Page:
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(post, Jean Henrich)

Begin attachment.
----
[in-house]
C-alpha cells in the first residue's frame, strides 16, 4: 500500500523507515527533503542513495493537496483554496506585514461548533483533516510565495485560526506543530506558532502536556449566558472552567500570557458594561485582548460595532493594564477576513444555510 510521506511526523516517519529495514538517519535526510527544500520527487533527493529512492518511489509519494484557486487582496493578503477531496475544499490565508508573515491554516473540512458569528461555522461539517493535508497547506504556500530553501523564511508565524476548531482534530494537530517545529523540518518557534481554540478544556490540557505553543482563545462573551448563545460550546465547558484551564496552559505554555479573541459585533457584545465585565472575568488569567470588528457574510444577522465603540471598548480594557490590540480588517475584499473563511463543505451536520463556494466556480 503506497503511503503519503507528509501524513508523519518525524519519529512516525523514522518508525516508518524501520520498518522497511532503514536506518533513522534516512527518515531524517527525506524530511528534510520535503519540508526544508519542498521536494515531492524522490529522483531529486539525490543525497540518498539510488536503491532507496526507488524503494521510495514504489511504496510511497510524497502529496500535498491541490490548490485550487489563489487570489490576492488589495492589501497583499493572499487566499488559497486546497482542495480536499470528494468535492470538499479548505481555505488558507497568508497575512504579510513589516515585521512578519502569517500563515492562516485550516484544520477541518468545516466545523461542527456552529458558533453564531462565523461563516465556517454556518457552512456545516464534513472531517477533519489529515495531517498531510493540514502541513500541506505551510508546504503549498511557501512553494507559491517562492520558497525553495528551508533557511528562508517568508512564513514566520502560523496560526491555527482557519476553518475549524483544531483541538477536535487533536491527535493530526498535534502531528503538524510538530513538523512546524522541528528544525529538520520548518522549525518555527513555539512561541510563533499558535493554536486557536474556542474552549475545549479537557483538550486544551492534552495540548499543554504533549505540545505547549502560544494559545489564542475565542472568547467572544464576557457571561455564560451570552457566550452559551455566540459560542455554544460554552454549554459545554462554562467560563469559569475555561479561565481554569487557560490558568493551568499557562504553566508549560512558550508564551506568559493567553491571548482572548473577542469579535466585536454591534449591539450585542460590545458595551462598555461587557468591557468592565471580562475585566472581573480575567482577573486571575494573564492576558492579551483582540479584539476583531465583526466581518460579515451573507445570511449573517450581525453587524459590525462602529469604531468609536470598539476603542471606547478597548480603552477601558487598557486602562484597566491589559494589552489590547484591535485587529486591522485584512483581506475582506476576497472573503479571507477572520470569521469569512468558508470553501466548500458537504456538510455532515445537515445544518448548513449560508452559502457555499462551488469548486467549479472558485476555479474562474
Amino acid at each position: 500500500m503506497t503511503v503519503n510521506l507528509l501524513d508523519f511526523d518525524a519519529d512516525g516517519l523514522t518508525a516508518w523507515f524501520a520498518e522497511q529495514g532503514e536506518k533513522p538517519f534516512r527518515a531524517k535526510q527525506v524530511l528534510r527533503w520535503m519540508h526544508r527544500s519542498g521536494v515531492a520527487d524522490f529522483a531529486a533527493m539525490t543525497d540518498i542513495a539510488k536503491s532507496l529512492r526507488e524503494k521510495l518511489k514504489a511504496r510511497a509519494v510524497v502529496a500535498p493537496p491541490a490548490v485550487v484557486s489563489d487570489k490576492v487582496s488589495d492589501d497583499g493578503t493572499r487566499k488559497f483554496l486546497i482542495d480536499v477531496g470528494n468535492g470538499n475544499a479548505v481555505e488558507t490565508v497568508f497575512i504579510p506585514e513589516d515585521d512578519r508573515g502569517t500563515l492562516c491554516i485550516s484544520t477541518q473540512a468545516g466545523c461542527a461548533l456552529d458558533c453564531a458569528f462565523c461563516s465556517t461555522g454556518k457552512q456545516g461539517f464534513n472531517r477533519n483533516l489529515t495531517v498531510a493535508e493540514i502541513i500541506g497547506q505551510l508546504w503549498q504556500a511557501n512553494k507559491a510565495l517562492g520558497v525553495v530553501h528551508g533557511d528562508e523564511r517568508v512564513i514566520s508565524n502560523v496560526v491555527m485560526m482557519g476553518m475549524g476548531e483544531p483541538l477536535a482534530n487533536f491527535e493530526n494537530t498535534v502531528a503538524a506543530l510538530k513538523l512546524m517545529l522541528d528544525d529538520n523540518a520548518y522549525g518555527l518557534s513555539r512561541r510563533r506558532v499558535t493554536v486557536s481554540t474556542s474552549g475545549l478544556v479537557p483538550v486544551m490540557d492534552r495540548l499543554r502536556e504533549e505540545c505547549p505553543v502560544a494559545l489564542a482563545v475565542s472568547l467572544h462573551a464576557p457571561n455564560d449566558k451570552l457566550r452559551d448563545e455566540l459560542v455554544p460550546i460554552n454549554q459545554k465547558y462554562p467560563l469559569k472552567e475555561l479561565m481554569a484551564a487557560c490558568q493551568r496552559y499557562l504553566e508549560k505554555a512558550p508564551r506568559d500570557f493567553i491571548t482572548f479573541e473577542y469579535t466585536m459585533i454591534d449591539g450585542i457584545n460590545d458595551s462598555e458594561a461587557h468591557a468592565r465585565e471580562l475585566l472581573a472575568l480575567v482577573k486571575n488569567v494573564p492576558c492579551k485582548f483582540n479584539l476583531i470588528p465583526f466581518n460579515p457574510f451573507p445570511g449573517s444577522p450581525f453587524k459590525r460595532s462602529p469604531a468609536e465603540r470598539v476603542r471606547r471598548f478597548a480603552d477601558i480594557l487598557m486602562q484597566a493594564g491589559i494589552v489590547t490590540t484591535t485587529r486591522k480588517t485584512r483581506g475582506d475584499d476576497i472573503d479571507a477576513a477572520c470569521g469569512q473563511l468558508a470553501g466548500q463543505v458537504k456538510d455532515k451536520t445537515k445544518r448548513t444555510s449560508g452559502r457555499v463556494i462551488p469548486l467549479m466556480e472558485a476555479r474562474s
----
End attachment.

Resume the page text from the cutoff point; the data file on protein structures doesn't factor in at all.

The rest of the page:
That familiar rite of spring is back: Standing over the sink washing fresh greens. It's like bringing out the Christmas piano music for the first time after a year's break - strange and new, yet happily familiar at the same time. You haven't forgotten the skill, just need to tap into the memory stored in your fingertips. A little practice, and the rustiness is gone. Of course, washing greens takes no great skill, only time and visual attention. More than with most kitchen tasks, the mind is pretty much free to wander or focus on something else. Which brings me to my kitchen companions. Tonight, it was "This American Life" on WBEZ, a perfect radio show for washing greens, with its compelling stories spooled out over a leisurely hour. This time it was a touching story of a Samoan adoption gone awry. Many times, Terry Gross will join us during dinner prep or clean up - calling up "Fresh Air" on NPR.org is sure to score an entertaining interview of just the right length. But the day I discovered that the Chicago Public Library offered downloadable media really changed things in the kitchen. Books to me are like chocolate to others - I can never get enough. I scroll through the lists of available titles on-line and try to choose ones that will make good listening while chopping onions or scrubbing pans. I've journeyed through the lives of Anne Morrow Lindbergh and Sidney Poitier and solved a Margaret Truman mystery. Together, my husband and I have joined Barbara Kingsolver on her year of living local and Michael Pollan on his quest to understand a plant's point of view. It may take a while to finish a book this way, but there's no rush. The books expire and we renew them, as with any library system. My kitchen companions don't get offended when I must tune them out or turn them off to check my recipe, measure ingredients or finish a dish. They will still be there when I'm freed up to give my attention to them once more. They are the perfect cooking complement.